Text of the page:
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How not to fight modern-day slavery

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That is the topic of my latest Bloomberg column, here is one excerpt: The Slave-Free Business Certification Act of 2020, introduced last week by Republican Senator Josh Hawley of Missouri, sounds unobjectionable, maybe even worthy. As the U.S. engages in a worthwhile and necessary reassessment of the role of slavery in its history, the bill would force large companies to investigate and report on forced labor in their supply chains. In fact, the net effect of the bill — contrary to its stated intent — might be to increase slavery worldwide. As a general principle, companies should cut off commercial relations with any known sources of slavery. Yet this law calls for mandatory corporate investigation and auditing, backed by CEO certification and with significant penalties for

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That is the topic of my latest Bloomberg column, here is one excerpt:

The Slave-Free Business Certification Act of 2020, introduced last week by Republican Senator Josh Hawley of Missouri, sounds unobjectionable, maybe even worthy. As the U.S. engages in a worthwhile and necessary reassessment of the role of slavery in its history, the bill would force large companies to investigate and report on forced labor in their supply chains.

In fact, the net effect of the bill — contrary to its stated intent — might be to increase slavery worldwide.

As a general principle, companies should cut off commercial relations with any known sources of slavery. Yet this law calls for mandatory corporate investigation and auditing, backed by CEO certification and with significant penalties for non-compliance. The investigatory process is supposed to include interviews of both workers and management in the supply chain.

Such a get-tough approach has a superficial appeal. Yet placing an investigative burden on companies may not lead to better outcomes.

Consider the hypothetical case of a U.S. retailer buying a shipment of seafood routed through Vietnam. It fears that some of the seafood may have come from Thailand, where there are credible reports of (temporary) slavery in the supply chain. How does it find out if those reports are true? Asking its Vietnamese business partner, who may not even know the truth and might be reluctant to say if it did, is unlikely to resolve matters.

It is unlikely that businesses, even larger and profitable ones, will be in a position to hire teams of investigative journalists for their international inputs. Either they will ignore the law, or they will stop dealing with poorer and less transparent countries. So rather than buying shrimp from Southeast Asia, that retailer might place an order for more salmon from Norway, where it is quite sure there is no slavery going on.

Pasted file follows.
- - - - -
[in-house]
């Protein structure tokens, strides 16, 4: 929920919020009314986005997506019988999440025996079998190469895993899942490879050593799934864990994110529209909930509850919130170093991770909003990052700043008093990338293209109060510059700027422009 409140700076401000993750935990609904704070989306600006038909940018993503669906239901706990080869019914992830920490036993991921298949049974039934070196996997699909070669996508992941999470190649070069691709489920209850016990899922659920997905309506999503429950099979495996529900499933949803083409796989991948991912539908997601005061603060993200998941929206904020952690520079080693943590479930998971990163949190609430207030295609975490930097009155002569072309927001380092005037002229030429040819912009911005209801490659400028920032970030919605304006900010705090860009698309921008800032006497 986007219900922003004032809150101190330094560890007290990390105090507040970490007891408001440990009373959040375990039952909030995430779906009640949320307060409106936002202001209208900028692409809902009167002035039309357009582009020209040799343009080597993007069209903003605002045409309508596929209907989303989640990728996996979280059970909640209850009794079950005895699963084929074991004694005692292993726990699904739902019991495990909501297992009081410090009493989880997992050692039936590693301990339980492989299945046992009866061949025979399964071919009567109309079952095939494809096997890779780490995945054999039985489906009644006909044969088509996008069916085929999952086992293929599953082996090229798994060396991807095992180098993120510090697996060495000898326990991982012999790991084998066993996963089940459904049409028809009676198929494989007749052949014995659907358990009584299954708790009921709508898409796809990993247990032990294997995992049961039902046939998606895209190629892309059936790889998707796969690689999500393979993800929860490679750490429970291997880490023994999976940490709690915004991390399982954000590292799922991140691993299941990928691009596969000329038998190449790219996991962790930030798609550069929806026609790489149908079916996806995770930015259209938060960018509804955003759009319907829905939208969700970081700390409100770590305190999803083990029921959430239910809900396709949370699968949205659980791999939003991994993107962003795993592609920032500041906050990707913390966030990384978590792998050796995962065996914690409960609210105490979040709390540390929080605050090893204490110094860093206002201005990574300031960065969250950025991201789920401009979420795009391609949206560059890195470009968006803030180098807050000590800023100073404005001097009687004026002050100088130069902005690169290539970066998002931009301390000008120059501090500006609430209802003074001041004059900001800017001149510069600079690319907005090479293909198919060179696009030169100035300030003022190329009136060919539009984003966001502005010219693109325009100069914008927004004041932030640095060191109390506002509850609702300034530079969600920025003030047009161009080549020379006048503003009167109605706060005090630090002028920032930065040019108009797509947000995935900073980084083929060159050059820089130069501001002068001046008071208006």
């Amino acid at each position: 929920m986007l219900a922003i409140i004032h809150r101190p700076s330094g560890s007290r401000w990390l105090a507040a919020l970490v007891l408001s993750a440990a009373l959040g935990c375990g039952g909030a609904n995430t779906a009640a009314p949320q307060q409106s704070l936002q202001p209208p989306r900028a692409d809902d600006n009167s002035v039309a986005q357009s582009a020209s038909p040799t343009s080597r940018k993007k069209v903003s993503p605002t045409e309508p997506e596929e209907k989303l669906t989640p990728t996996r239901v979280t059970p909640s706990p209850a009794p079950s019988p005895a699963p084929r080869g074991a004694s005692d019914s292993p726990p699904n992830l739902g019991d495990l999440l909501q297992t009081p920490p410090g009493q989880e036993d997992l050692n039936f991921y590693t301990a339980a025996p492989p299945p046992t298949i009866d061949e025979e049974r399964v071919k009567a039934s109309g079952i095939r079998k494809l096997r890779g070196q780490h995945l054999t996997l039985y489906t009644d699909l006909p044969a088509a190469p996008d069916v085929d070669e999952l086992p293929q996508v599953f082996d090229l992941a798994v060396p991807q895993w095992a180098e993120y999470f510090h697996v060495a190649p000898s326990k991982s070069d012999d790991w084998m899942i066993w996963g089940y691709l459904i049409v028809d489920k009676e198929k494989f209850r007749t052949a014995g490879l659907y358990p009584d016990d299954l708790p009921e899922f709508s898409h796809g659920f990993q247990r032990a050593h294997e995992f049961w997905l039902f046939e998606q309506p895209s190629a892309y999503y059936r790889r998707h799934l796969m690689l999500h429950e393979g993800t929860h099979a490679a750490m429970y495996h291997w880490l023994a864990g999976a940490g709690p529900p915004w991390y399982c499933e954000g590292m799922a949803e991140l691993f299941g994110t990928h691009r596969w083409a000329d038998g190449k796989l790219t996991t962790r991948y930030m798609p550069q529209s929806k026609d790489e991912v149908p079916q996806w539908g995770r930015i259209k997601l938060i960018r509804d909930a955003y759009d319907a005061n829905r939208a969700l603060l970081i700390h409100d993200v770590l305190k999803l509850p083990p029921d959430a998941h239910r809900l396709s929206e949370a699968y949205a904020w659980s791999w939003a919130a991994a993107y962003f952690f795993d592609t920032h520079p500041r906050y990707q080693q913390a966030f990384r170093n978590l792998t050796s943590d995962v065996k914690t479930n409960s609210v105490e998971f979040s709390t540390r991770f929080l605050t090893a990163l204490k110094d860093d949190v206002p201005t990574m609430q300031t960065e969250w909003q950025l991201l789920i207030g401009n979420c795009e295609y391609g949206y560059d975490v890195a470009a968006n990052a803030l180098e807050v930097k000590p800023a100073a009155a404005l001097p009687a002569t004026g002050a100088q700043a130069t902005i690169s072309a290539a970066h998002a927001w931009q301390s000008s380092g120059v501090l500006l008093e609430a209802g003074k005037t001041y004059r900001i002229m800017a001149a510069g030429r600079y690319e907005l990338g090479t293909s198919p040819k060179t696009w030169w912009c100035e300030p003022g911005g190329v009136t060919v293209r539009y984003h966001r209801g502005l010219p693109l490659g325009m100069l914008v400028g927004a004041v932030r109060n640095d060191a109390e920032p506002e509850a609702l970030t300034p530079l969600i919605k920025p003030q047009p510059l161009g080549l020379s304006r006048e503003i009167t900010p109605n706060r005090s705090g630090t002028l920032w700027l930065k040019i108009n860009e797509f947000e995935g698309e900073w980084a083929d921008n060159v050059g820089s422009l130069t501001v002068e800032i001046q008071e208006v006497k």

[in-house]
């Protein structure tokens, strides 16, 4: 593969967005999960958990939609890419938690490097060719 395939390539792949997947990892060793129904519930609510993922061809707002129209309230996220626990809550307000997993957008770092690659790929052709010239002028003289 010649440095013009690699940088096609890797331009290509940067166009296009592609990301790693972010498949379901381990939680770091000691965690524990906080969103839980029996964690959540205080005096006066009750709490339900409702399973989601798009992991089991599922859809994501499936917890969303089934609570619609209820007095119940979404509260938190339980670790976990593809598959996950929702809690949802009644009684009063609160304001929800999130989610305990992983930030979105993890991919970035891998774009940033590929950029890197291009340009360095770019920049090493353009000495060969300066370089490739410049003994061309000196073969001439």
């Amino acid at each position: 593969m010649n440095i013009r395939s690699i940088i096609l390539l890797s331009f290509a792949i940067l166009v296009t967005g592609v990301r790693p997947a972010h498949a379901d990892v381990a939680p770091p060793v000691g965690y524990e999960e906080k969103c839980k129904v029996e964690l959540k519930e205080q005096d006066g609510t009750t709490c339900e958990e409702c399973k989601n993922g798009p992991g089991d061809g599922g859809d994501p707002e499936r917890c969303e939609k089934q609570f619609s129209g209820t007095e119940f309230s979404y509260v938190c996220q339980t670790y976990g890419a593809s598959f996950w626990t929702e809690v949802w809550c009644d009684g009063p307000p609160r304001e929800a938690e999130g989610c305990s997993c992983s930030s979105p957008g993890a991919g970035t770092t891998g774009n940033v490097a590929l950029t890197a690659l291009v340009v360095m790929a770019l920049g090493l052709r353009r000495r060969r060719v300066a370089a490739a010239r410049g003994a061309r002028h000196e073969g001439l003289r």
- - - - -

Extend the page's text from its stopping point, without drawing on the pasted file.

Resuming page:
…for every instance of slavery today there are many more opaque supply chains that will be damaged and disrupted if the burden is on large companies to root out labor abuses.

Here are a few points of relevance:

1. The law penalizes opaque supply chains rather than slavery per se.  That is unlikely to be an efficient target.

2. Judgments about slavery are put in the hands of businesses rather than the government.  Why not just have the U.S. government issue sanctions against slavery-supporting countries when sanctions are appropriate and likely to be effective?  What is the extra gain from taxing businesses in this way?

3. There are many forms of coerced and exploited labor, and it is not clear this legislation will target slavery as opposed to simply low wages and poor working conditions as might result from extreme poverty.  You also don’t want the law to tax poor working conditions per se, since FDI, or purchasing flows from a supply chain, can help improve those working conditions.  You might however wish to target employment instances where, due to the nature of the law, additional financial flows toward the product will never rebound to the benefit of foreign labor.  This law (which I have read all of) does not seem to grasp that important distinction.

The post How not to fight modern-day slavery appeared first on Marginal REVOLUTION.

Tyler Cowen
Tyler Cowen is an American economist, academic, and writer. He occupies the Holbert C. Harris Chair of economics as a professor at George Mason University and is co-author, with Alex Tabarrok, of the popular economics blog Marginal Revolution. Cowen and Tabarrok have also ventured into online education by starting Marginal Revolution University. He currently writes the "Economic Scene" column for the New York Times, and he also writes for such publications as The New Republic, the Wall Street Journal, Forbes, Newsweek, and the Wilson Quarterly.

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